Free and Cheap Things To Do in Copenhagen

Denmark isn’t the cheapest country to visit in Europe – in fact; it’s one of the more expensive destinations you can choose there. But if you’re looking for a new spot to explore that’s rich with culture and history, with a high level of safety and friendly locals, you won’t find a place better than Copenhagen. Denmark’s capital city is a bustling hub of commerce and culture, a food-lover’s paradise, and a great spot to escape and enjoy for a few days.

If you want to check out Copenhagen but don’t want to blow your travel budget, there are things you can do to ease the blow on your bank account, like adding some low- or no-cost activities to your itinerary. While you’ll undoubtedly spend money on some can’t-miss attractions around town, there are plenty of ways you can have fun and experience the best Copenhagen has to offer without spending much money – or any at all.

Not sure what that looks like? I’m here to help! Here are some of the top free and cheap things to do while you’re in Copenhagen:


Experience a local tradition firsthand by witnessing the changing of the guards at the Queen’s Palace. The Royal Guard marches from the Rosenborg Castle to the palace each day in a parade. They leave at 11:30 a.m., and once they reach the palace, they perform the official changing of the guards. Grab a spot along the parade route to witness the soldiers stepping in unison, or position yourself at the Amalienborg Palace to watch the actual transition.

This quick glimpse into Danish tradition is well worth a quick stop!


Don’t want to spend a ton of cash but want to experience the very first theme park ever built? Plan a visit to Bakken. Unlike American theme parks that generally charge a flat admission fee for unlimited rides, Bakken is free for all to enter and experience – you’ll just need to purchase tickets if you’d like to ride anything. Even if you decide against stepping onto a roller coaster or splurging on a spin around the carousel, the tranquil forest setting and fun, family-friendly atmosphere makes it worth a visit on its own. And if you do want to ride something, the a-la-carte ticketing system means you’ll only pay as much as you’re willing to spend.


For a fun, free spot to window-shop and people-watch, check out the Frederiksberg flea market. Open each Saturday from spring until early fall, this market is located in one of the more upscale areas of town. Because of this, the goods you’ll find for sale at the market are often quality items offered at a great price.

You’ll find all kinds of things, from jewelry and decor to books, toys, and antiques. Food and drink vendors are on hand in case hunger strikes, or you decide you’d like to slow down and enjoy a cold beverage. One thing to note about the Frederiksberg flea market is that it differs from many international markets in that the prices are fixed – haggling doesn’t happen here – so be prepared to pay what’s listed if you decide you’d like to grab a souvenir.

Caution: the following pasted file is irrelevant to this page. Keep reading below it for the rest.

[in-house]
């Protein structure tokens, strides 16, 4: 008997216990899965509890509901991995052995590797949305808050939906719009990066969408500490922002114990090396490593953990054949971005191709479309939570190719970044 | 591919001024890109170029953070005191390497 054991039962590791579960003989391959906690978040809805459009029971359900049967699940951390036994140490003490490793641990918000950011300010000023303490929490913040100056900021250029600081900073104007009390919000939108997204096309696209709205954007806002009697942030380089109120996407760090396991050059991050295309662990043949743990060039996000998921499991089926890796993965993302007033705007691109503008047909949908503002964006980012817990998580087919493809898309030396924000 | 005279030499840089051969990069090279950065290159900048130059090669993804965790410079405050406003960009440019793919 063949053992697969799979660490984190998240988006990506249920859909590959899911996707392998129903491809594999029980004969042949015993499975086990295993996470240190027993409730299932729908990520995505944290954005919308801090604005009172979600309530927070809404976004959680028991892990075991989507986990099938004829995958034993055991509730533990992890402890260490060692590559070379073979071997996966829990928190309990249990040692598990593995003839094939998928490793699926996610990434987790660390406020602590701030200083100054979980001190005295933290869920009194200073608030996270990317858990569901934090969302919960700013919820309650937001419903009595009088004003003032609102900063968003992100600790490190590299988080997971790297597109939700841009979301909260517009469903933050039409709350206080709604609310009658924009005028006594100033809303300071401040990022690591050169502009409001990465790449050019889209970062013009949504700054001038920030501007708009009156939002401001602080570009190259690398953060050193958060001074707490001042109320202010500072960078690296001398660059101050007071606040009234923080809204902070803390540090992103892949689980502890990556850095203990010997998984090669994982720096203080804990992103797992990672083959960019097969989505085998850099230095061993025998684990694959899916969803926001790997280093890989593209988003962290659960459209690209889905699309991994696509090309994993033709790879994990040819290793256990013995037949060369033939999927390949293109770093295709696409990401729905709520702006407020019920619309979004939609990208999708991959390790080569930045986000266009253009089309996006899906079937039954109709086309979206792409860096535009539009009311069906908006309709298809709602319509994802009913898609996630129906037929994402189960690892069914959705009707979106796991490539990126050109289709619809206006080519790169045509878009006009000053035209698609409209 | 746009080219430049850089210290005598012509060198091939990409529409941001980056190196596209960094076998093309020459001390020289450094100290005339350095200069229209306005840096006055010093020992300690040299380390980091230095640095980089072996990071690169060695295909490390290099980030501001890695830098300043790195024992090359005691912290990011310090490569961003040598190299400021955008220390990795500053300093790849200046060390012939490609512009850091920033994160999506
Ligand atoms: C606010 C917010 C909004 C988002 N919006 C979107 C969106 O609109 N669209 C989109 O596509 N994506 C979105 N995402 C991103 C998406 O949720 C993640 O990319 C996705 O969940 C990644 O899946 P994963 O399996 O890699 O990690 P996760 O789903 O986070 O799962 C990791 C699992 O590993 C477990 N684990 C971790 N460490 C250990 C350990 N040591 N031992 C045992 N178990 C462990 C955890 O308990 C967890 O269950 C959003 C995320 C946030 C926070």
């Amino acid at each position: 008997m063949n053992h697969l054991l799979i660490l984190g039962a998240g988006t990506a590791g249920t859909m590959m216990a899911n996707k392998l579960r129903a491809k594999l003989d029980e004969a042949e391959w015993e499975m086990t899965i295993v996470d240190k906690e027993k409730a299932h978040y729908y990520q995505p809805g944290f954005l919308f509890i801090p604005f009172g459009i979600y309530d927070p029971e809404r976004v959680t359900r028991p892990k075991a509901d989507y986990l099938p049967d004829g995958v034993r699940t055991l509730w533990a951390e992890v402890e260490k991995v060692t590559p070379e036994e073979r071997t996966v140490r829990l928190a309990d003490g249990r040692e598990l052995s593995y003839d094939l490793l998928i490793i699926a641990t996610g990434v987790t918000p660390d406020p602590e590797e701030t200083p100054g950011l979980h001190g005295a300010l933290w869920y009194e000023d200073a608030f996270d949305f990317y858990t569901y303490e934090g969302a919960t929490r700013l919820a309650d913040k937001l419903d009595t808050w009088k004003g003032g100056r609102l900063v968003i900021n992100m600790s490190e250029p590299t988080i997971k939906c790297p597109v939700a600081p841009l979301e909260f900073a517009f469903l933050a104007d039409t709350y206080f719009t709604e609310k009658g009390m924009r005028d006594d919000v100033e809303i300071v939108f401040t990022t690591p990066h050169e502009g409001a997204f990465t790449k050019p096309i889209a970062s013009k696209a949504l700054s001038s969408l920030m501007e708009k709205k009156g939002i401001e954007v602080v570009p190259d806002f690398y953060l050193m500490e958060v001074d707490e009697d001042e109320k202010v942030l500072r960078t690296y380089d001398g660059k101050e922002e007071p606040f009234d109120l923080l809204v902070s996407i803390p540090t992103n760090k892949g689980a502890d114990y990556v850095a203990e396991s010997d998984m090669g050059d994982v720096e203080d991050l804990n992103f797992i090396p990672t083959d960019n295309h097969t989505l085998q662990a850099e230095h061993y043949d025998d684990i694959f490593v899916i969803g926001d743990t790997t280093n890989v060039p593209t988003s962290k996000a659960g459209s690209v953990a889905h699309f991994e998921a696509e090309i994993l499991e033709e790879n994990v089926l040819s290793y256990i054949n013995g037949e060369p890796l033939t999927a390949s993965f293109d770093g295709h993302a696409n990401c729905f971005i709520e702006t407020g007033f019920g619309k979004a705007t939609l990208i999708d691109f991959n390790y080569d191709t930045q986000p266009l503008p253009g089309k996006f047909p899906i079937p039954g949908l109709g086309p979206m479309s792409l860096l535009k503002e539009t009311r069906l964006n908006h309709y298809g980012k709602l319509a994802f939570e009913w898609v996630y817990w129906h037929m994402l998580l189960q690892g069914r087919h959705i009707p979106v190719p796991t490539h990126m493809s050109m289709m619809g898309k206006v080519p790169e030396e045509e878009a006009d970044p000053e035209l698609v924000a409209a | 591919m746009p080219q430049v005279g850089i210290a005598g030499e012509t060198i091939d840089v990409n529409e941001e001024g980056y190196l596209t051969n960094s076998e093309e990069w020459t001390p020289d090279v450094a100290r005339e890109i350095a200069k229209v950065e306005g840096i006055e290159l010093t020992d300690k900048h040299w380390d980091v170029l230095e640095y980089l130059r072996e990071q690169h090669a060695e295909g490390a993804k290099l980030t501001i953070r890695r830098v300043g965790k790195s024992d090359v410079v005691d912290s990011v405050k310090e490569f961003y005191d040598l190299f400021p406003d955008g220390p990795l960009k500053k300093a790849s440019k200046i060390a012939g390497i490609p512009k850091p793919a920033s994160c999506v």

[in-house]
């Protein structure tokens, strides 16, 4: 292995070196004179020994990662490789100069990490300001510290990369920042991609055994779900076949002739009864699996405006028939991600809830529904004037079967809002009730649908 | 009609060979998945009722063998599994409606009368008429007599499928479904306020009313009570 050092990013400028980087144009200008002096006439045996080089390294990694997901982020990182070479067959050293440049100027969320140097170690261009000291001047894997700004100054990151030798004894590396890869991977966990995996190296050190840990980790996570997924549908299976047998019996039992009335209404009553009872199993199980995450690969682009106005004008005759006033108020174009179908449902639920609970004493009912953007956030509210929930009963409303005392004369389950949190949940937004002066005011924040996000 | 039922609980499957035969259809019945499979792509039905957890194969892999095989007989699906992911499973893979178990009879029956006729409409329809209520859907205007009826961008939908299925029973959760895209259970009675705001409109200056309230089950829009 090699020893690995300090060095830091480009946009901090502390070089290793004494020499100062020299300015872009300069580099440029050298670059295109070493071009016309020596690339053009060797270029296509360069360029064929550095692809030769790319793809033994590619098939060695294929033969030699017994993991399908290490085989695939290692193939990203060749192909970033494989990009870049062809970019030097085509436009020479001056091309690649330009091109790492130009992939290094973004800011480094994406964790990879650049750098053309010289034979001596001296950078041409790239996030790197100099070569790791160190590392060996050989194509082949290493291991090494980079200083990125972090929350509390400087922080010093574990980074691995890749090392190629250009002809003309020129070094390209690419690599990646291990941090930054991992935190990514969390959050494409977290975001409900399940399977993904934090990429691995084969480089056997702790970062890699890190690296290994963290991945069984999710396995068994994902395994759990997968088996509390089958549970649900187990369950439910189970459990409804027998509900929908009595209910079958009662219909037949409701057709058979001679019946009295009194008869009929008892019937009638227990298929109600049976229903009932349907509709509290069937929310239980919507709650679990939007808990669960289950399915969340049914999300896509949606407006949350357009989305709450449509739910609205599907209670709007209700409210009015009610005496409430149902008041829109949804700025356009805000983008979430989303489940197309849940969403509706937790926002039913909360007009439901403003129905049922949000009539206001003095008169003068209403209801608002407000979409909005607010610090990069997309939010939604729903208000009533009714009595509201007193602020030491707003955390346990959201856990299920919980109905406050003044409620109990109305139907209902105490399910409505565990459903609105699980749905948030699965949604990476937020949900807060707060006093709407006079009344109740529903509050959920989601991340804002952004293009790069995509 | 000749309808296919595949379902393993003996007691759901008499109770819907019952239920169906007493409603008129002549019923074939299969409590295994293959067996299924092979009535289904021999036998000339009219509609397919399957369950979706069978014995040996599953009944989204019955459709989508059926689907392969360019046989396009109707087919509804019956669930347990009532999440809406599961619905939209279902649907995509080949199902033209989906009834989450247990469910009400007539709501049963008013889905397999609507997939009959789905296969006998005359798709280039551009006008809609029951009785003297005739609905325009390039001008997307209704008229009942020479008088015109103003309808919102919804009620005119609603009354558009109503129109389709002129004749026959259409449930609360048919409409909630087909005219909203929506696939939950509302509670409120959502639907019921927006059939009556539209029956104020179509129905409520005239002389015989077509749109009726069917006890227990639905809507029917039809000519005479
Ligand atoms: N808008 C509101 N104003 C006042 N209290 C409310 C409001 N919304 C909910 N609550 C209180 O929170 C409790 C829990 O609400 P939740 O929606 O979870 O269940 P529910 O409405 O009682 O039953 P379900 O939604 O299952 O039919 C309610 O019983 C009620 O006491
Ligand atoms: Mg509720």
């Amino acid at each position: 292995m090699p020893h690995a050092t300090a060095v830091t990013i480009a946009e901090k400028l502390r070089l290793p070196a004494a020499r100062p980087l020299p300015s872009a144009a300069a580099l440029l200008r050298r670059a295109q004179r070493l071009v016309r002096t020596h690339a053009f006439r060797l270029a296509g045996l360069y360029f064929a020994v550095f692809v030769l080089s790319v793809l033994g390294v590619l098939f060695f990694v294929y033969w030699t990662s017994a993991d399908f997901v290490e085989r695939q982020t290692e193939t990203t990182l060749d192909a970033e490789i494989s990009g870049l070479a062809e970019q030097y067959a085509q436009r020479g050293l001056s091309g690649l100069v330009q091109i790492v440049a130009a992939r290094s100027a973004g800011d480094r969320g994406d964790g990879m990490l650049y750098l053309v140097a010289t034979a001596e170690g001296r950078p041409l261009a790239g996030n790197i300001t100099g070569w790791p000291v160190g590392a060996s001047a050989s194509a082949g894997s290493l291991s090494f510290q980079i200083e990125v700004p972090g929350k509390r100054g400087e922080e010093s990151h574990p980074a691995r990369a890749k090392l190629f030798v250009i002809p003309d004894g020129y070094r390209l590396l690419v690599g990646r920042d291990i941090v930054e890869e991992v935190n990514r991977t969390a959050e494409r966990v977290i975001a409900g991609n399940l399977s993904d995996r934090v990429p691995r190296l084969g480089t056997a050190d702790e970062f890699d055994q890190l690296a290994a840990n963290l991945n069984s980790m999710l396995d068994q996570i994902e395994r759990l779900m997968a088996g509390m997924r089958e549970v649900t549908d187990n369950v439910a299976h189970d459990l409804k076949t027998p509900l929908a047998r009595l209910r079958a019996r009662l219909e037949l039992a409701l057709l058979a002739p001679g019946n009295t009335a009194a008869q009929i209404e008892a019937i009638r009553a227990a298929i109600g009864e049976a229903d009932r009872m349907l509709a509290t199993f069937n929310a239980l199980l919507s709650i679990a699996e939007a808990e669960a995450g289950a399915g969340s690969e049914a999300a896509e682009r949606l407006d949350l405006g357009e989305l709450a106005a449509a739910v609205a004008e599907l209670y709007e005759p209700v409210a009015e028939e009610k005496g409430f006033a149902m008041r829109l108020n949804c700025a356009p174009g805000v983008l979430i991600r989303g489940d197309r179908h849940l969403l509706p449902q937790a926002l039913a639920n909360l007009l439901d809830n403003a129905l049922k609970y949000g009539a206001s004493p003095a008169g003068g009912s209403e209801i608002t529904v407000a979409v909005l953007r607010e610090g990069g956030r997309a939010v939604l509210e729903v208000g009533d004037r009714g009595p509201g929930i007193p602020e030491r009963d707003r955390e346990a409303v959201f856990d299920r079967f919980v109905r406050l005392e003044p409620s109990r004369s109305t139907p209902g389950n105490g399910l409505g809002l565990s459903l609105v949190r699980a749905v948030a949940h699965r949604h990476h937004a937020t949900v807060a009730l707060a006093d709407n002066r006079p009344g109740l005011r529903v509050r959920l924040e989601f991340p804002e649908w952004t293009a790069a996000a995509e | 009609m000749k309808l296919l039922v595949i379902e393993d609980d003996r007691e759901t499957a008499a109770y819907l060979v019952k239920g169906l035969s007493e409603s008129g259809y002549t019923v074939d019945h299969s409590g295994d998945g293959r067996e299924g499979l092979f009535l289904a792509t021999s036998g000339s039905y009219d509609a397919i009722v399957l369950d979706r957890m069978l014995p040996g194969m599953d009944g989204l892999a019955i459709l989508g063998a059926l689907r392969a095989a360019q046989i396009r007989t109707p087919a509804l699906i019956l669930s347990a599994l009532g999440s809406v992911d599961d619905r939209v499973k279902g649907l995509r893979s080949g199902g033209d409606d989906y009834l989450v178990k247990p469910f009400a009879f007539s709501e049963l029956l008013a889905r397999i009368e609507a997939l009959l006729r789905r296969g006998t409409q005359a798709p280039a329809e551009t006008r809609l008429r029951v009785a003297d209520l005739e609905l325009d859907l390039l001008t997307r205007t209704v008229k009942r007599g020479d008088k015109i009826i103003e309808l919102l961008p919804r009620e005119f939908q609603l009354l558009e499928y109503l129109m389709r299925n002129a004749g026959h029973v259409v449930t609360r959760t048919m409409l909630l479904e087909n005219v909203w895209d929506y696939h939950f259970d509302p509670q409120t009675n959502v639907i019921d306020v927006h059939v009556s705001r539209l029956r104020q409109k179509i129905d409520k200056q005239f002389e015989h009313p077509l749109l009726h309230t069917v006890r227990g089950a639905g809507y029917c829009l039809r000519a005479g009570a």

Visiting Copenhagen during the warm summer months? Want to cool off? The locals have a solution that’s totally free – a swim at the Havnebadet Islands Brygge. This outdoor pool is positioned next to one of the city’s many canals and is entirely free to the public, making it a popular destination for folks looking to swim during the summer months.

Fair warning to families traveling with children – topless swimming is allowed here. While the Danes don’t find this local custom strange, folks from more modest countries may be taken aback.


For an excellent view of the city below and a fantastic photo opportunity, climb to the top of the Round Tower. This tower was built during the 1600s and was initially used as an observatory, allowing early astronomers to watch the night skies. While this attraction isn’t free, $5 is a small price to pay for the chance to get such a great glimpse of Copenhagen’s charming skyline. Unlike many towers, you climb a ramp – not a staircase – to reach the top, making it a long but gentle journey to the pinnacle.


The FreeTown of Christiania was established in the 1970s as an “alternative society,” and the government of Copenhagen has generally let the people who live there do what they will. Photographs are generally discouraged – the area is a hotbed for less-than-savory types who would prefer to avoid pictures when dealing in illegal activities – but if you’re willing to brave the streets, you’ll be treated to a colorful assortment of self-assembled homes, streetside gardens and other trademarks of hippie communities.

Explore the area, and you’ll find several tasty restaurants, art galleries, souvenir shops, concert venues, and more.


Copenhagen’s well-loved botanical gardens are situated in the heart of the city, a lush green oasis in the middle of the hustle and bustle. Outside, you can wander through a series of gardens spotlighting different flowers, trees from specific regions, and other locally-inspired settings.

The real highlight, however, is the glasshouses – old greenhouses, some of which date back to 1874. Different rooms simulate different environments, with varying temperatures and humidity levels, allowing plants and flowers from around the world to thrive. The palm house and butterfly house are two you won’t want to miss, but you won’t be disappointed regardless of which rooms you decide to wander through.

While you’ll have a hard time visiting Copenhagen without spending some cash, you can definitely take steps to keep costs low by adding some cheap and free plans into your days. Aside from helping you save a few bucks, you’ll find these attractions and activities are just as fun – and in many situations, more entertaining – than some of the more expensive attractions you’ll enjoy. 

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